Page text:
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Why Nathan’s Famous, Inc.’s (NASDAQ:NATH) High P/E Ratio Isn’t Necessarily A Bad Thing

This article is for investors who would like to improve their understanding of price to earnings ratios (P/E ratios). We’ll show how you can use Nathan’s Famous, Inc.’s (NASDAQ:NATH) P/E ratio to inform your assessment of the investment opportunity. Nathan’s Famous has a P/E ratio of 48.03, based on the last twelve months. That is equivalent to an earnings yield of about 2.1%.

Check out our latest analysis for Nathan’s Famous

How Do You Calculate A P/E Ratio?

The formula for price to earnings is:

Price to Earnings Ratio = Share Price ÷ Earnings per Share (EPS)

Or for Nathan’s Famous:

P/E of 48.03 = $67.33 ÷ $1.4 (Based on the trailing twelve months to September 2018.)

Is A High Price-to-Earnings Ratio Good?

A higher P/E ratio means that buyers have to pay a higher price for each $1 the company has earned over the last year. That isn’t necessarily good or bad, but a high P/E implies relatively high expectations of what a company can achieve in the future.

How Growth Rates Impact P/E Ratios

Companies that shrink earnings per share quickly will rapidly decrease the ‘E’ in the equation. Therefore, even if you pay a low multiple of earnings now, that multiple will become higher in the future. So while a stock may look cheap based on past earnings, it could be expensive based on future earnings.

Nathan’s Famous’s earnings per share fell by 22% in the last twelve months. And it has shrunk its earnings per share by 14% per year over the last five years. This could justify a pessimistic P/E.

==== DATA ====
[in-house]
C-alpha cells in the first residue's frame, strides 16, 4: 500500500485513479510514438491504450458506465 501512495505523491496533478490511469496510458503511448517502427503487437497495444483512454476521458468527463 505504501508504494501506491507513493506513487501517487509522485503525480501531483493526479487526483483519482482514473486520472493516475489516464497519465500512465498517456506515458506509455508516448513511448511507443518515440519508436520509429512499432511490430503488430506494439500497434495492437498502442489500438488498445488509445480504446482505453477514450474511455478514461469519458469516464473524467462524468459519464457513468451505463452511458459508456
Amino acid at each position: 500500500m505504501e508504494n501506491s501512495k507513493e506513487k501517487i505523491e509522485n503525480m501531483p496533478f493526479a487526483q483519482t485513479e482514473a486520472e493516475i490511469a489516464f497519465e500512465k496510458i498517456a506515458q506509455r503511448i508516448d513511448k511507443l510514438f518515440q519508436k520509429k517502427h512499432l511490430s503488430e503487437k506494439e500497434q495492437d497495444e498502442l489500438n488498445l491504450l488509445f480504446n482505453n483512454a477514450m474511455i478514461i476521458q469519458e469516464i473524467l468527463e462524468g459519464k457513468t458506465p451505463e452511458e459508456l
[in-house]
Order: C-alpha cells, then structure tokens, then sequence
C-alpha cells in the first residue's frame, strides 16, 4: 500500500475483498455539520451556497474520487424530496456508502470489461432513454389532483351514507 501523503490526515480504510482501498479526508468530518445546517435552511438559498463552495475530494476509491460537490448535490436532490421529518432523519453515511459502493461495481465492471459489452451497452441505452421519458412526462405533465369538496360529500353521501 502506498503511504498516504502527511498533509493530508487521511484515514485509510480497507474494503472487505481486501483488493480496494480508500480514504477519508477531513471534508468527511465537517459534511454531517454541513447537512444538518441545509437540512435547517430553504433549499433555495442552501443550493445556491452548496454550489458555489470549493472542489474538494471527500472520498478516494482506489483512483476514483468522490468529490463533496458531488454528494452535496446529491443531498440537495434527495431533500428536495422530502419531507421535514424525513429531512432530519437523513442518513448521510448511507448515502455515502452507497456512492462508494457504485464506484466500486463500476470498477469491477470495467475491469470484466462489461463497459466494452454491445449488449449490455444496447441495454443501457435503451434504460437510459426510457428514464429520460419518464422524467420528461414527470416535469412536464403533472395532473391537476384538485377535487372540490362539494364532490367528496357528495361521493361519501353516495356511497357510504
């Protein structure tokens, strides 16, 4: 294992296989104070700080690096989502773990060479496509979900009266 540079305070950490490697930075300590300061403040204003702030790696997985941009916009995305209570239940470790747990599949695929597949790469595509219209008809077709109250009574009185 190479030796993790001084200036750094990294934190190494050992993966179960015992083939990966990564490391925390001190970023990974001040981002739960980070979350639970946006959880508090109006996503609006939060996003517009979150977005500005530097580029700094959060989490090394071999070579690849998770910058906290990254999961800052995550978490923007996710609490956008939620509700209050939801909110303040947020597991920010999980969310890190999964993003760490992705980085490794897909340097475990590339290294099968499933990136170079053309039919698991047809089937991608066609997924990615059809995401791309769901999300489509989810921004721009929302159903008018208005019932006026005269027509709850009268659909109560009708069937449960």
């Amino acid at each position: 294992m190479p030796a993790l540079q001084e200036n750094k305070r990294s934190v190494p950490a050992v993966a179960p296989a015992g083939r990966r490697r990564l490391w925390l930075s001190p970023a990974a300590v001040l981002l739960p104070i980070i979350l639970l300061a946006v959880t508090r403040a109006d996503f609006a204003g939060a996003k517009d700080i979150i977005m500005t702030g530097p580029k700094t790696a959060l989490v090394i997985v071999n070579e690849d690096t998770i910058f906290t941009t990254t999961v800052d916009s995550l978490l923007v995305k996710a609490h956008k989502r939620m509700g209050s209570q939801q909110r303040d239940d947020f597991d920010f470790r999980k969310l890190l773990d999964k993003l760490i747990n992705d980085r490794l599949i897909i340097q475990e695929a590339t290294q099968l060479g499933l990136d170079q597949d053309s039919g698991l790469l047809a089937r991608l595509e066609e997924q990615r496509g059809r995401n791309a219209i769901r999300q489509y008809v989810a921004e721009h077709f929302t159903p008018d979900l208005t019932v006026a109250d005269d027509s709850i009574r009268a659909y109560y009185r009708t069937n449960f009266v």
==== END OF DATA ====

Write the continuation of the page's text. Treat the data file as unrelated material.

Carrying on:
How Does Nathan’s Famous’s P/E Ratio Compare To Its Peers?

The P/E ratio indicates whether the market has higher or lower expectations of a company. The image below shows that Nathan’s Famous has a higher P/E than the average (16.8) P/E for companies in the hospitality industry.

NasdaqGS:NATH PE PEG Gauge December 17th 18

Nathan’s Famous’s P/E tells us that market participants think the company will perform better than its industry peers, going forward. Shareholders are clearly optimistic, but the future is always uncertain. So further research is always essential. I often monitor director buying and selling.

Remember: P/E Ratios Don’t Consider The Balance Sheet

It’s important to note that the P/E ratio considers the market capitalization, not the enterprise value. In other words, it does not consider any debt or cash that the company may have on the balance sheet. Hypothetically, a company could reduce its future P/E ratio by spending its cash (or taking on debt) to achieve higher earnings.

Such spending might be good or bad, overall, but the key point here is that you need to look at debt to understand the P/E ratio in context.

Is Debt Impacting Nathan’s Famous’s P/E?

Nathan’s Famous has net debt worth 28% of its market capitalization. If you want to compare its P/E ratio to other companies, you should absolutely keep in mind it has significant borrowings.

The Verdict On Nathan’s Famous’s P/E Ratio

Nathan’s Famous’s P/E is 48 which is above average (16.8) in the US market. With modest debt but no EPS growth in the last year, it’s fair to say the P/E implies some optimism about future earnings, from the market.

Investors should be looking to buy stocks that the market is wrong about. As value investor Benjamin Graham famously said, ‘In the short run, the market is a voting machine but in the long run, it is a weighing machine.’ We don’t have analyst forecasts, but shareholders might want to examine this detailed historical graph of earnings, revenue and cash flow.

Of course you might be able to find a better stock than Nathan’s Famous. So you may wish to see this free collection of other companies that have grown earnings strongly.

To help readers see past the short term volatility of the financial market, we aim to bring you a long-term focused research analysis purely driven by fundamental data. Note that our analysis does not factor in the latest price-sensitive company announcements.

The author is an independent contributor and at the time of publication had no position in the stocks mentioned. For errors that warrant correction please contact the editor at editorial-team@simplywallst.com.